Fox News is ‘popular’, but that is not the same thing as being truly fair and balanced (it clearly is not).

    Newspapers are in a battle for survival, with falling paid circulation resulting in pressure to survive in the new internet medium. This survival is measured in a wide readership, popularity, multiple links, etc. In the case of some columnists or reporters, the use of a blog increased visiblity, which may translate to more readership of the Times web site, and more views of traditional journalism pieces.

    I think it is important for the general public to better understand the difference between true journalism and opinion pieces and blogging. They all have value, but true journalism is, I think losing out in the mix.

    How much attention was given to a journalistic review of aspen death in the LA Times,0,3472413.story

    Compared to the attention that would be given to a popular blog on the same topic? (I am not aware of a blog on this topic, however; perhaps someone knows of one.)

  4. Gail says:

    I just heard an interview on NPR (wnyc) All Things Considered with the authors of SuperFreakenomics. Joe is “some blogger”. I have an even lower opinion of public radio today than I had yesterday – unless they bring on Joe R and Caldeira to refute them.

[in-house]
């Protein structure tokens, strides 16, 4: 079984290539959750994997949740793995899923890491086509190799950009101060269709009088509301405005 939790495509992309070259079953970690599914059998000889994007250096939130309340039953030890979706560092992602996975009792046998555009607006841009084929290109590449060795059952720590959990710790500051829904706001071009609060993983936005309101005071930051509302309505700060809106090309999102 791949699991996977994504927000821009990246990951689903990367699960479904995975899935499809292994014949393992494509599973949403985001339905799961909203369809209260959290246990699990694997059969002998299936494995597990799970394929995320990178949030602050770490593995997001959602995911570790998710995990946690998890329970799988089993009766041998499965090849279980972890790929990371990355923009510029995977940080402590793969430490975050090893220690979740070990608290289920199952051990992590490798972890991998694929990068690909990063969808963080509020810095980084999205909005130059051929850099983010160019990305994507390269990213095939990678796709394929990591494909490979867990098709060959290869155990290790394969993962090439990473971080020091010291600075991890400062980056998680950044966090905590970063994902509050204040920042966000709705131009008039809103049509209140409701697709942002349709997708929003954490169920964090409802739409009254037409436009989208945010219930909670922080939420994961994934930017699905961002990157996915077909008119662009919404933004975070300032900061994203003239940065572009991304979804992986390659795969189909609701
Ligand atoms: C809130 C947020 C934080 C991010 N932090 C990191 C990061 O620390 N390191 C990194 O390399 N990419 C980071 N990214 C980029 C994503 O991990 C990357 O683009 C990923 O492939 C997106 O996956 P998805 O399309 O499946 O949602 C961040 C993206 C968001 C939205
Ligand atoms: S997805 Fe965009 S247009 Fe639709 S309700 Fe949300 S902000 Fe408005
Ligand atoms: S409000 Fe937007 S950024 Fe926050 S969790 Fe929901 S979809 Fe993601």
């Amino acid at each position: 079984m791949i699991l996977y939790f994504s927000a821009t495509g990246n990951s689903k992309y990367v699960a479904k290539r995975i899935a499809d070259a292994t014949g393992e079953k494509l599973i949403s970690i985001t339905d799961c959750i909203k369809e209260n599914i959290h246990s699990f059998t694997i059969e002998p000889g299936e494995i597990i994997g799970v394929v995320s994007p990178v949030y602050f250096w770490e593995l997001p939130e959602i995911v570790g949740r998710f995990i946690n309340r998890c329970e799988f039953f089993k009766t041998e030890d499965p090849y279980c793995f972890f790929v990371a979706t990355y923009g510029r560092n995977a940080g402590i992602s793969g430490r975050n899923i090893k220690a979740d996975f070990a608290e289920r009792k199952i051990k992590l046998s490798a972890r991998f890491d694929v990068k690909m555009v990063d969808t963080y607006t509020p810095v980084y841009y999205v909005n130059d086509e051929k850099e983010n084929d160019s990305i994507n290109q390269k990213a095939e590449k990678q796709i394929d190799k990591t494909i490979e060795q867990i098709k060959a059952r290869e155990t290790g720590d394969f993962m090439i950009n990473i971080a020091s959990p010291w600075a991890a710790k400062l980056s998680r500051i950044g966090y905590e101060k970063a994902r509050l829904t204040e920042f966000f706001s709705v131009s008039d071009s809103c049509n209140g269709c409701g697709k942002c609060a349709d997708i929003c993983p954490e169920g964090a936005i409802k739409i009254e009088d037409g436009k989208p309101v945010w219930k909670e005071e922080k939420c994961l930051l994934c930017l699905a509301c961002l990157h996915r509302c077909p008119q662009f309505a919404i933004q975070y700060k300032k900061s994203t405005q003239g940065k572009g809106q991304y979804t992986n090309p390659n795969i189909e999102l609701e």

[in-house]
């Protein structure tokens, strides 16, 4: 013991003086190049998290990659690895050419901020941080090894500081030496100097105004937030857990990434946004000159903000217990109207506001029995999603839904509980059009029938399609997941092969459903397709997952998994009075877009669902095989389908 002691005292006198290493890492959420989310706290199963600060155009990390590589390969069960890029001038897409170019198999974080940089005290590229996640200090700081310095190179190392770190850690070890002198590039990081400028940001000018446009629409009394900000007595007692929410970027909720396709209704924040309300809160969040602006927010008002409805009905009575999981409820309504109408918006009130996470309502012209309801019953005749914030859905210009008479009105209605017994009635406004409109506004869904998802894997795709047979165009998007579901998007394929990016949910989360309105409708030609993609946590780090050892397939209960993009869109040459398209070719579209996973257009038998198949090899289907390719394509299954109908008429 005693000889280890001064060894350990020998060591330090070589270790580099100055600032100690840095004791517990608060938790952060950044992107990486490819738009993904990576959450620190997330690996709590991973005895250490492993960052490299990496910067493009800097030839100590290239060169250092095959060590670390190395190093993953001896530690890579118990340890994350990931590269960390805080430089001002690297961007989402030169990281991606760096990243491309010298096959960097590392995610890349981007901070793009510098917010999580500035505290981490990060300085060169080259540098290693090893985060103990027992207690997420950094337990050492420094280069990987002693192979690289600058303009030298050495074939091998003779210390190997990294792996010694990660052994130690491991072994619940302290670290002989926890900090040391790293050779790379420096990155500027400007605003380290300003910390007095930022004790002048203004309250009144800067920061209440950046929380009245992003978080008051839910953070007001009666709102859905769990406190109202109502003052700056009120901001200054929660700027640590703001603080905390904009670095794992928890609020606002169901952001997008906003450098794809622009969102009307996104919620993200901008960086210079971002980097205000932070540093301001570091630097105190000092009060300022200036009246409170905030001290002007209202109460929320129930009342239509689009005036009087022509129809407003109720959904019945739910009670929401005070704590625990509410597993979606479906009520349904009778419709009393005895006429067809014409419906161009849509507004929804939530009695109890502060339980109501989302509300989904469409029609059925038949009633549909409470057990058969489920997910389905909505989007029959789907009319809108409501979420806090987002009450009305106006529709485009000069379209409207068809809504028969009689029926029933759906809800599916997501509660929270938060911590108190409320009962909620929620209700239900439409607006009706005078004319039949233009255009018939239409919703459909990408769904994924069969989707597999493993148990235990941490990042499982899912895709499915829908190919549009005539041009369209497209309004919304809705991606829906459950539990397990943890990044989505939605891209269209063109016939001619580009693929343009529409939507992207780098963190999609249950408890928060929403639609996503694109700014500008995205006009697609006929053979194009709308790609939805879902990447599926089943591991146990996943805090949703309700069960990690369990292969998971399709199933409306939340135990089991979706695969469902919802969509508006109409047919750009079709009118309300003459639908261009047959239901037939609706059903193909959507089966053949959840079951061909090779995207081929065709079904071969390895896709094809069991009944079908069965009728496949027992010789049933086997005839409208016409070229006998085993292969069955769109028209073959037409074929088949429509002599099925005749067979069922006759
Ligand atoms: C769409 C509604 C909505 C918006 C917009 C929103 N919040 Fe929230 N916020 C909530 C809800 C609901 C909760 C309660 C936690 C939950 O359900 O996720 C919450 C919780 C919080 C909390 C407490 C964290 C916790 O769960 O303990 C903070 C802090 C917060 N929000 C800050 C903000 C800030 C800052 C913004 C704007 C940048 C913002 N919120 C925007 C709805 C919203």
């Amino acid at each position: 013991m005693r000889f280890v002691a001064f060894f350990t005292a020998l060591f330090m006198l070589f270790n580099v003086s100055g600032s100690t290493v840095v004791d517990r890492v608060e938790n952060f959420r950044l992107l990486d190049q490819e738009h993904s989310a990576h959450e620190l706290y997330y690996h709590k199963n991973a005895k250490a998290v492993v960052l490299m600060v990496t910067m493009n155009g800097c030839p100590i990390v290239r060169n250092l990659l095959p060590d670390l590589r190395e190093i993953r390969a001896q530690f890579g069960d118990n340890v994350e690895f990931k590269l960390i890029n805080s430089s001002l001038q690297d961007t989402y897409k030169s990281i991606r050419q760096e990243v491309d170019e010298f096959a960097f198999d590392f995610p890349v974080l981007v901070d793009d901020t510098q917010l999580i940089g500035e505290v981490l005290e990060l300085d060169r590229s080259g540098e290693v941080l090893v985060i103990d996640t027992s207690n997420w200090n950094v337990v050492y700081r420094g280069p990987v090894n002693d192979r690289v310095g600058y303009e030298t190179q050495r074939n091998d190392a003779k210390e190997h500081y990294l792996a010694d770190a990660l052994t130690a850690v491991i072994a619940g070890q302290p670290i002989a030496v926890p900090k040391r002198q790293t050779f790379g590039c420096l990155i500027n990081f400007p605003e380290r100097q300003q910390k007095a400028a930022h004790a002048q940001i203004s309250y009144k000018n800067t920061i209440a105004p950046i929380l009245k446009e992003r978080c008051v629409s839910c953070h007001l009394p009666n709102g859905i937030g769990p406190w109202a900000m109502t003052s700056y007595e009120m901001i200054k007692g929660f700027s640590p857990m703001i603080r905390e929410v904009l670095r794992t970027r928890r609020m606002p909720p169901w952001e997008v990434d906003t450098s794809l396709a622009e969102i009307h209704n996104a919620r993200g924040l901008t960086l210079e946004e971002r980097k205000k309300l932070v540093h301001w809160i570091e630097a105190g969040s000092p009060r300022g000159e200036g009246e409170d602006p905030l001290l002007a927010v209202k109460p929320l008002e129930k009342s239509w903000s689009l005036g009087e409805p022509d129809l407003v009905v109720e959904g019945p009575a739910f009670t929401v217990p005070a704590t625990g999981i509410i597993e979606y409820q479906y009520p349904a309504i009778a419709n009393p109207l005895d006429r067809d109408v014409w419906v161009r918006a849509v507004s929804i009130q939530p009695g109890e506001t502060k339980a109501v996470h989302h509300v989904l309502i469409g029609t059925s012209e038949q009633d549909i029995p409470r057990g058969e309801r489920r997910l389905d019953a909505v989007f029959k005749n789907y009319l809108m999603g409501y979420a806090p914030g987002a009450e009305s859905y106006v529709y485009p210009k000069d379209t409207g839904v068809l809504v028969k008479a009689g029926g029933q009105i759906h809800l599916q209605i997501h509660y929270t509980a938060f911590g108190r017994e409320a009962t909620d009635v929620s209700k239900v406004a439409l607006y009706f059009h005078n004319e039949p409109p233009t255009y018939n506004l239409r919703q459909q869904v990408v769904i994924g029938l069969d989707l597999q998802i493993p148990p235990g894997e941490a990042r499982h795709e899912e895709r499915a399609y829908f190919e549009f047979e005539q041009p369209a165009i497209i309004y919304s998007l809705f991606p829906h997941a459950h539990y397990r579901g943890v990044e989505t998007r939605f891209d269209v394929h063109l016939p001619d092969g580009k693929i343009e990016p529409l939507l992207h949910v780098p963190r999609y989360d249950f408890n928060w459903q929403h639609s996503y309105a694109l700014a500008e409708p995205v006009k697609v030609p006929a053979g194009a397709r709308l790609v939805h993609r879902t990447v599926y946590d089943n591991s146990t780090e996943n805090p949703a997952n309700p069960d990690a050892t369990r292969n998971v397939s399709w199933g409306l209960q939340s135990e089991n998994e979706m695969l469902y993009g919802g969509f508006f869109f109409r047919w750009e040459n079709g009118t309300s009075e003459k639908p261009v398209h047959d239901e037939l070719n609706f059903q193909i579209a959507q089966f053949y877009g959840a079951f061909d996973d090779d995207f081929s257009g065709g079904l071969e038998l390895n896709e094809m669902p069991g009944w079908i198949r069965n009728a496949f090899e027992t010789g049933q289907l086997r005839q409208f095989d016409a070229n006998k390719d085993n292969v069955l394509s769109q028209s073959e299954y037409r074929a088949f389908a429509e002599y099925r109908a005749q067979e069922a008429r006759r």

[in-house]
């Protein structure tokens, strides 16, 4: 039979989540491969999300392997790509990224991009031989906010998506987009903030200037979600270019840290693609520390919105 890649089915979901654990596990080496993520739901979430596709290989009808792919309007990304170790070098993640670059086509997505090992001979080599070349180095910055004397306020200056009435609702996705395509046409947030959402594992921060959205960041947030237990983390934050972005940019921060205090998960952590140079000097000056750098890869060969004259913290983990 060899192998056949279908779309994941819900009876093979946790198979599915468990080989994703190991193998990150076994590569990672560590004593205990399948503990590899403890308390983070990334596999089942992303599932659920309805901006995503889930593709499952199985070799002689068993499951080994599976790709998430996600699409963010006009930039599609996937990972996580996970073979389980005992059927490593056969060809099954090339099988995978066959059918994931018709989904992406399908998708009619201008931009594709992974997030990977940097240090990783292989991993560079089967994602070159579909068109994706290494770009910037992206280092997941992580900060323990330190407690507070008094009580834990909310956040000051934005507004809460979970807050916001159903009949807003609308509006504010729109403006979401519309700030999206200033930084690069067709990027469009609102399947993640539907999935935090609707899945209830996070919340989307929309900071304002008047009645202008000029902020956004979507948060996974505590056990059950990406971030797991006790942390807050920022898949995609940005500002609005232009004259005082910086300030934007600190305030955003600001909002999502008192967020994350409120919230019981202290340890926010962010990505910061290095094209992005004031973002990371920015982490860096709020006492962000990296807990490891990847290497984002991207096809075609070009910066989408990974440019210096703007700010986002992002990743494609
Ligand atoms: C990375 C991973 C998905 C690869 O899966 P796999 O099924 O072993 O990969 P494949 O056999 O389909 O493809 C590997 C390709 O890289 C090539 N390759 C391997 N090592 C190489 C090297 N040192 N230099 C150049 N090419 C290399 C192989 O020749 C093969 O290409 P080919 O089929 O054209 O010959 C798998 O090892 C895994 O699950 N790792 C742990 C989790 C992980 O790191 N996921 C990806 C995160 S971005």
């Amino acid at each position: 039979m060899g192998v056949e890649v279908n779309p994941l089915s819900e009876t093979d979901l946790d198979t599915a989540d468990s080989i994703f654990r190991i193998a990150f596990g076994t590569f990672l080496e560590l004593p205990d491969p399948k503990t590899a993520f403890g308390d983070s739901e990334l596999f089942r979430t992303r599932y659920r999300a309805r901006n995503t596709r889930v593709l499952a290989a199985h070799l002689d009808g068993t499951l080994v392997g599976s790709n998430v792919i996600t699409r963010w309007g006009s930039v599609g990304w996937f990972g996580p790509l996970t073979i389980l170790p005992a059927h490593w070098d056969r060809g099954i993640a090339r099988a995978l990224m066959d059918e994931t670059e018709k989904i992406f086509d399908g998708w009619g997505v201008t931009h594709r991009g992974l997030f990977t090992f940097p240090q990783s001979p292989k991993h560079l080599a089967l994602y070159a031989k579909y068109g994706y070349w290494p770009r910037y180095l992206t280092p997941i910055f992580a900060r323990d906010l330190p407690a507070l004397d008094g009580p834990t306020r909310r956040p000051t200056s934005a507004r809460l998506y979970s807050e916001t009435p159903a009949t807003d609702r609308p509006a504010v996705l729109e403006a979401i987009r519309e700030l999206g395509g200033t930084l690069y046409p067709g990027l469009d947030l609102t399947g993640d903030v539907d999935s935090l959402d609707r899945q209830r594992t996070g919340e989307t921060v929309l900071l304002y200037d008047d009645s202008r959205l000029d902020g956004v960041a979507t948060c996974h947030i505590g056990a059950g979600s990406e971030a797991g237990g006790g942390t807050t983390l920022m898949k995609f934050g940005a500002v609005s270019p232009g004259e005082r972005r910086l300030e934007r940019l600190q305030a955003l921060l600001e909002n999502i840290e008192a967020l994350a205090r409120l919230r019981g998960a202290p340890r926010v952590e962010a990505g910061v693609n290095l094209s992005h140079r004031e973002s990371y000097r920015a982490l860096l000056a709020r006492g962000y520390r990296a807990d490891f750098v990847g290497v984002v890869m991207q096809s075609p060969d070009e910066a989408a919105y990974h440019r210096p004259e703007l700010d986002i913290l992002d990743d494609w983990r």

5. Jody says:

    I agree the media has and still is sending mixed messages about climate change, but I don’t think 100% of the drop in “belief” can be attributed to the media.

    Americans, in general, have the attention span of a two year old. I’m afraid that until the problem slaps us in the face, the level of attention this problem deserves will be mediocre. In the interim, the scientific community will have to continue to beat us over the heads with facts.

  6. Steve Bloom says:

    Joe, just now I heard an interview of Dubn and Dubner on NPR Marketplace. Basically they blame Caldeira for having the poor judgement to hang around with the likes of Myhrvold and Wood.

    At the end of the program, the teaser for tomorrow’s show features an interview with an unnamed climate scientist. There’s a brief clip in which he says “there is no silver bullet.” Caldeira, perhaps?